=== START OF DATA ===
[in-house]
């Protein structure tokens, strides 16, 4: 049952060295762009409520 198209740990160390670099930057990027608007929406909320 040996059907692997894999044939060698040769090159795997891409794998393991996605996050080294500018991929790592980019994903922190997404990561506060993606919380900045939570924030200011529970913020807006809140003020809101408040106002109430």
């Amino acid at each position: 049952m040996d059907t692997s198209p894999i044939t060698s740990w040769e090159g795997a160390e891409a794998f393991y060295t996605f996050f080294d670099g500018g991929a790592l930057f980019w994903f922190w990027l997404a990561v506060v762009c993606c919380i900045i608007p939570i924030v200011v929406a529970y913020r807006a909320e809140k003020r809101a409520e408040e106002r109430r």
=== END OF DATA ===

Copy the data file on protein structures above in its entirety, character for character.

[in-house]
């Protein structure tokens, strides 16, 4: 049952060295762009409520 198209740990160390670099930057990027608007929406909320 040996059907692997894999044939060698040769090159795997891409794998393991996605996050080294500018991929790592980019994903922190997404990561506060993606919380900045939570924030200011529970913020807006809140003020809101408040106002109430």
């Amino acid at each position: 049952m040996d059907t692997s198209p894999i044939t060698s740990w040769e090159g795997a160390e891409a794998f393991y060295t996605f996050f080294d670099g500018g991929a790592l930057f980019w994903f922190w990027l997404a990561v506060v762009c993606c919380i900045i608007p939570i924030v200011v929406a529970y913020r807006a909320e809140k003020r809101a409520e408040e106002r109430r």